Inside Meir Panim's soup kitchen 'restaurants'

Meir Panim provides free hot lunches and a pleasant atmosphere to those in need. "Humbled by our ability to continue this work."

Yoni Kempinski,

Meir Panim 'restaurant'
Meir Panim 'restaurant'
Yoni Kempinski

Arutz Sheva visited the Meir Panim restaurant-style soup kitchen in Jerusalem, speaking with staff and volunteering in kitchen operations to get an idea of what Meir Panim is all about.

“Meir Panim is a set of relief centers here in Israel which provides opportunities for Israelis in need. In each different center we have different things we specialize in,” said Mimi Rozmaryn, Meir Panim’s Director of Global Development. “Here in Jerusalem we have this free restaurant which provides hot lunches to hundreds of people a week who don’t have anywhere to be.”

Ellen Tilles, a volunteer with Meir Panim, said that her main mission in coming into the Meir Panim restaurant every day is “to actually feed people.”

“I see these people around the city eating out of garbage cans. I would rather they come here and we give them something fresh.”

Tilles related her history of volunteering with Meir Panim. “When I first started to volunteer here in 2012, I had not yet made aliyah. I was here only for six weeks each winter, and I fell in love with the people who come here. Eventually I made aliyah with the intent to come here, and that’s what I do Sunday to Thursday, I come here each day.”

Tovi Galili, a volunteer who works for the Hebrew University, says that the university has been sending its students from all over the world to volunteer at Meir Panim “and have a chance to see Jerusalem in a broader sense, not just going to the Kotel or Shuk Mahane Yehuda, but also to see Israelis, to see what Israel looks like. But it also gives them a sense of purpose.”

Rozmaryn explained that the food for the restaurant is “donated from local hotels, event halls and individuals that have excess and don’t want to see the food go to waste and the environmental impact of the food being thrown away, and want to help provide an opportunity for people who want to eat.”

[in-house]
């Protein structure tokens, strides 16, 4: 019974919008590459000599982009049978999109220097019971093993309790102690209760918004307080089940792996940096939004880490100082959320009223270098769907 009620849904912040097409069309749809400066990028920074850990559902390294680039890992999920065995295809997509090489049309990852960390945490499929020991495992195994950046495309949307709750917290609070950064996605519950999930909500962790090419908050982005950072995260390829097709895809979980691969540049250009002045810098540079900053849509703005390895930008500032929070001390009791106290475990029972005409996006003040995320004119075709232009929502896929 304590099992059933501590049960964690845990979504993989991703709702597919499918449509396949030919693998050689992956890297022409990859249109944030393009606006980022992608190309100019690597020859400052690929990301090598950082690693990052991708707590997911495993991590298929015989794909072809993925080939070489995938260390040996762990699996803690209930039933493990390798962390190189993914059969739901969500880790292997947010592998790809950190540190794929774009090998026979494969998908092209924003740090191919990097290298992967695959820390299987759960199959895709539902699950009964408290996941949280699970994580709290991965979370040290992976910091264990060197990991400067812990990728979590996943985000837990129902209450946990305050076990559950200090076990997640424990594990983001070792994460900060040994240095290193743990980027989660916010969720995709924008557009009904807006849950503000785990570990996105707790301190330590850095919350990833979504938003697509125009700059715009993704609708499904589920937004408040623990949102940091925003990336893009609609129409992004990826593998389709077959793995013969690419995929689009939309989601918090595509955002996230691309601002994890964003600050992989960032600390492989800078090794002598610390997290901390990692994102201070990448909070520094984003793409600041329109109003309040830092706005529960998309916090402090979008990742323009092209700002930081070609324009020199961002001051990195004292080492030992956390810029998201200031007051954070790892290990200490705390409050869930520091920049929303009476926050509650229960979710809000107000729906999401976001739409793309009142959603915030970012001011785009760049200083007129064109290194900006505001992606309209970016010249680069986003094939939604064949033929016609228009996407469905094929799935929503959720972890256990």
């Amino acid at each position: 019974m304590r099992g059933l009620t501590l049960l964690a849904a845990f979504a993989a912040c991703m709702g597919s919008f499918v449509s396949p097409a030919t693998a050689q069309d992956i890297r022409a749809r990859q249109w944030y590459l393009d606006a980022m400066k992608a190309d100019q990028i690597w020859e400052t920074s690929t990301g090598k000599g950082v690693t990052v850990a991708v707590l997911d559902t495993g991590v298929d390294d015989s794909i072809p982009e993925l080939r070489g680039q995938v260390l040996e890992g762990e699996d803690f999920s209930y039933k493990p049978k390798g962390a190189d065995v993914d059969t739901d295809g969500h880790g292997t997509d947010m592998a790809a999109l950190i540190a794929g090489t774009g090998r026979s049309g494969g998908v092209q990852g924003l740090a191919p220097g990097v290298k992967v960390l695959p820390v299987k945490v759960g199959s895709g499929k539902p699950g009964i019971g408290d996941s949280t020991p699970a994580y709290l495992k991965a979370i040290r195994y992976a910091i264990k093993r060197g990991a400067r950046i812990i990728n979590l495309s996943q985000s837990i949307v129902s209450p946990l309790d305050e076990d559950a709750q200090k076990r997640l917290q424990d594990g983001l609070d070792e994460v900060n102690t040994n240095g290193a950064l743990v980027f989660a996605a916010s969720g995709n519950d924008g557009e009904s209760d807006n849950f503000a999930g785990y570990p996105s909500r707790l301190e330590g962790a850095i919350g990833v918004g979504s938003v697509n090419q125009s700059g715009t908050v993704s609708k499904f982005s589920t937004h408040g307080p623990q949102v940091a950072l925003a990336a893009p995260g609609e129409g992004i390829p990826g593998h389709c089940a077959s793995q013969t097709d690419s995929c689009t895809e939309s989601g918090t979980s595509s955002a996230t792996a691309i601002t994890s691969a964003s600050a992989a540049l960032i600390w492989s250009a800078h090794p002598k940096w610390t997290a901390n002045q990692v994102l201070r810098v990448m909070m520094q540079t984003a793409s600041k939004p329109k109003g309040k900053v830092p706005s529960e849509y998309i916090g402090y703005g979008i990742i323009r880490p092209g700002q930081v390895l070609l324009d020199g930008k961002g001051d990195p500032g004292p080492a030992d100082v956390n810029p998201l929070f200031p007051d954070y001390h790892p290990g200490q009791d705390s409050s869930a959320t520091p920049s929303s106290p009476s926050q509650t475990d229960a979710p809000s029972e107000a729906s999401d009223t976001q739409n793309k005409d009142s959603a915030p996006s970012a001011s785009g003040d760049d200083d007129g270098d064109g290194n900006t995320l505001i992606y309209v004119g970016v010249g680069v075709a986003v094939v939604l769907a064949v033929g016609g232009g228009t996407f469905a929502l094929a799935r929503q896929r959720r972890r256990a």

Volunteers say they aim to provide visitors not just with food, but with a smile and a pleasant atmosphere.

“We don’t want them to feel like what they deserve is in the garbage. Here they can sit down, and now there is this beautiful dining room, and it makes it much easier and prettier for them to come here,” Tilles said.

“We wanted this restaurant to feel like any other one in the city,” Rozmaryn noted.

According to Galili, “There’s no questions about who you are, why you’re here, we don’t necessarily know why people need what they need, but we maintain the sense of dignity that you can come into a restaurant and have that feeling of being served and not have to feel that’s it’s about having to ask for a hand, it’s just giving - for its own sake.”

Rozmaryn explained that the restaurant is able to continue its daily operations by virtue of “donations we receive from people all over the world who want to support the folks that are here, want to support Israel, and want to support our efforts. So we are endlessly appreciative and grateful and humbled by our ability to continue doing this work every day.”

Tilles said that the feeling she gets from volunteering at Meir Panim is one of “absolute joy.”

“It’s just a pleasure seeing people being able to eat, being able to sit. It’s like my mission - to make people feel comfortable.”




top